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|1558/9||SIR THOMAS KNYVET 1|
|ROBERT SAUNDERS 2|
|1566||EDWARD ONLEY 3 vice Lucy, deceased|
|31 Oct. 1584||JAMES CROFT|
|11 Oct. 1586||JAMES CROFT|
|16 Oct. 1588||HUMPHREY DAVENPORT|
|28 Sept. 1597||ROBERT SPENCER|
|1 Oct. 1601||EDWARD MONTAGU II|
The borough of Brackley, together with the large manor of Brackley and Halse of which it formed part, belonged for most of the sixteenth century to the Stanley family, earls of Derby. It was little more than a proprietary borough and almost certainly, as in later years, the mayor was appointed by the lord of the manor acting through his steward. The ‘Eagle and Child’ insignia of the Stanleys was used as the town’s common seal.4 Brackley was enfranchised during Edward Vl’s reign, probably at the 3rd Earl’s request.5 Parliamentary elections were by the mayor: it is likely that the burgesses, tew in number, were the only voters.
The earls of Derby, whose territorial strength lay in Lancashire and Cheshire, showed only occasional interest in elections at Brackley. For much of the reign the property was in the hands of successive countesses as dower lands, or was leased outside the family. When Ferdinando, the 5th Earl, died in 1594, leaving three daughters as his coheirs, Brackley was assiglaed to the second daughter, Frances, but Alice, the widowed Countess, retained a life interest as part Alice married (Sir) Thomas Egerton I, the lord keeper, while Frances, who had become Egerton’s ward, married his son John shortly afterwards.6
There can be little doubt that Edward, 3rd Earl of Derby, secured the return of Sir Thomas Knyvet in 1559. A Norfolk gentleman, Knyvet shared Derby’s conservative religious views and was later to marry his daughter. The other Member, Robert Saunders was steward of the borough. The Earl’s wife, Mary, who was estranged from her husband, enjoyed considerable influence in Brackley during the sixties and seventies. Edward Onley, returned at a by-election in 1566, and his brother Thomas (1572), were her cousins, and supported her in her struggle with Derby to acquire Brackley as part of her dower. Shortly after Derby’s death in 1572, the manor was leased to Edward Onley by the Countess. However, Thomas Onley had sat for Brackley before the accession of Elizabeth, that is before Derby had married Mary Cotton, so very likely there was at least an element of local interest in their return. Christopher Yelverton (1563) was son-in-law of the sheriff at the time of his election. His colleague during the first session, Richard Lucy, a member of the Charlecote, Warwickshire, family, was related to the Fermors, who supplied one of Brackley’s MPs during Mary’s reign and were to do so again in 1589. The senior Member in 1571 was Thomas Catesby of Whiston, Yelverton’s and Edward Onley’s brother-in-law. Matthew Mantell, who took the junior seat, was another local gentleman and was to be reelected, as the senior Member, in 1572.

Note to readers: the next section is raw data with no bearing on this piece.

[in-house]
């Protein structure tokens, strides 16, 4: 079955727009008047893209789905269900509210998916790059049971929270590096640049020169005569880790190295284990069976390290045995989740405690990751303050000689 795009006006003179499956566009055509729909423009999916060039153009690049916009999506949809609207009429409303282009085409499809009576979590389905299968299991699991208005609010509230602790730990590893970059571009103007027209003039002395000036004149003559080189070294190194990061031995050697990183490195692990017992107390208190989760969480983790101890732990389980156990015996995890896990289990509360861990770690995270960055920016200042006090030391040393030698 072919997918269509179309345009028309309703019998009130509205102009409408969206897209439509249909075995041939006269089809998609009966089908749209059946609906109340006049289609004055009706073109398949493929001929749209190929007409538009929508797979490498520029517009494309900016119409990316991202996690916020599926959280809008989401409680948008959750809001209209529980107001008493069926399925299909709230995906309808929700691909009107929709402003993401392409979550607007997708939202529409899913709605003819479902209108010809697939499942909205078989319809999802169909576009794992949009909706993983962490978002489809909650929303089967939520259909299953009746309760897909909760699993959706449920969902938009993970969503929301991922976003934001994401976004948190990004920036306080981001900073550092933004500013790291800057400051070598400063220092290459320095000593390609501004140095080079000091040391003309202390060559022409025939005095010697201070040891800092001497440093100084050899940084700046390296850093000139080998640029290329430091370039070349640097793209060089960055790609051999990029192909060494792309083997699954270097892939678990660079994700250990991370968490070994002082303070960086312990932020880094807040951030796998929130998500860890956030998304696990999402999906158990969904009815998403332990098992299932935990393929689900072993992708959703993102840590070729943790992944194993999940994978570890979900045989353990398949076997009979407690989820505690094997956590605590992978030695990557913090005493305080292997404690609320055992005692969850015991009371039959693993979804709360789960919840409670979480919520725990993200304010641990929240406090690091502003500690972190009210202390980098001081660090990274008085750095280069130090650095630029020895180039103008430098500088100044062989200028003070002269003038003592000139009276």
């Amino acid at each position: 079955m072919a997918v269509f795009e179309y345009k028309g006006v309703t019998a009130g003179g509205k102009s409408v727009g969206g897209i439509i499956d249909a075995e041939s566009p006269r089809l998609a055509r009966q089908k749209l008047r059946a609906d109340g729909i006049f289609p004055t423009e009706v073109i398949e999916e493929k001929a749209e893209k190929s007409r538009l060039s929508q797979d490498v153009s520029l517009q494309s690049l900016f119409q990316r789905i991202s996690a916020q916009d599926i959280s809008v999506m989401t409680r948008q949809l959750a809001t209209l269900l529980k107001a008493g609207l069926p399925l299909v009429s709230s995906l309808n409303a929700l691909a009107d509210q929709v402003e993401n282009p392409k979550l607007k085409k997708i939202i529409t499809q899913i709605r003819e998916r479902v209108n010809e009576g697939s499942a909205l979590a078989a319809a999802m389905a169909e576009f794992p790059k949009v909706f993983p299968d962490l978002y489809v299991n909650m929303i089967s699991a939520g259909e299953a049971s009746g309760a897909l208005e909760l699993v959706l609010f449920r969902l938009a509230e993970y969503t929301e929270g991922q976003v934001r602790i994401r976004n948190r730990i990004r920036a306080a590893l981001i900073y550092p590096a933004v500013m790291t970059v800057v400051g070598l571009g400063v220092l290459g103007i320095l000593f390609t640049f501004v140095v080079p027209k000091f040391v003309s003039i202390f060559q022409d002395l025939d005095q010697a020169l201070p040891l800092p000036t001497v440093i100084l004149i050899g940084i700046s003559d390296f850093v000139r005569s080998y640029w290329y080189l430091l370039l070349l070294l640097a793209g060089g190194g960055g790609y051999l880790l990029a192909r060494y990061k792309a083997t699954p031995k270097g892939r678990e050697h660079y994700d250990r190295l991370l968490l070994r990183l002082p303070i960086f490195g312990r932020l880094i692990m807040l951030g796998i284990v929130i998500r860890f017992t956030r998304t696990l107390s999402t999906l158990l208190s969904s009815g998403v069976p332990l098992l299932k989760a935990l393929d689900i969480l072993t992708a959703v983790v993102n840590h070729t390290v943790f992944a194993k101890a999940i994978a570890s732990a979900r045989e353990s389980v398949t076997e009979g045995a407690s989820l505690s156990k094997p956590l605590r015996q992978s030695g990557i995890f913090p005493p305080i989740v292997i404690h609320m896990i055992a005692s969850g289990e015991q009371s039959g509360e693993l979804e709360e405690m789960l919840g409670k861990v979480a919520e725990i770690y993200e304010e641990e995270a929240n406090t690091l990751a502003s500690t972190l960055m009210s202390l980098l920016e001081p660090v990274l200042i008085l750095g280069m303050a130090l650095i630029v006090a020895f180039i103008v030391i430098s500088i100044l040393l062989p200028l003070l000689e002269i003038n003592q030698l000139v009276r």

The 4th Earl of Derby, who succeeded in October 1572, appears to have played a rather more active role in the choice of Brackley MPs. James Croft of Oxfordshire (1584 and 1586) was a well-connected man whose father, the comptroller of the Household, was associated with the Earl at court. His colleague in both Parliaments, George Whitton, was out of favour in his native Woodstock. It may well be that Croft, who lived near Woodstock on his wife’s manor of Weston, influenced Derby on Whitton’s behalf. Humphrey Davenport (1589), a student at Gray’s Inn, was to serve a later Earl of Derby as counsel and, at the time of his return, his family held lands in Cheshire from the Stanleys. The junior seat in 1589 went to Jerome Fermor, who had connexions with the Stanleys and whose influential brother-in-law, Sir Richard Knightley, represented the county in this Parliament. Local influence, particularly that of the related families of Knightley, Spencer and Montagu, seems to have prevailed in the 1593 election, one of the Members being Sidney Montagu, a younger son of Edward Montagu I of Boughton. Towards the end of January, presumably about the time the election took place, Knightley urged Sidney Montagu to visit ‘my neighbours of Brackley’ and ‘bestow some courtesies’ on them.7 Richard Bowle (1593) was presumably the ‘auditor and overseer’ who is found presiding over a court at Brackley in 1579. By 1597 the borough was in the hands of the 5th Earl’s widow, a daughter of Sir John Spericer of Althorp. She was probably responsible for the return of her nephew Robert Spencer in that year, and of Edward Montagu II, heir to Boughton and one of Robert Spencer’s close friends, in 1601. Egerton influence in the constituency, which was to prove lasting, began with the return of the lawyer Ranulf Crewe in 1597, and of the poet John Donne, who was the lord keeper’s secretary, in 1601.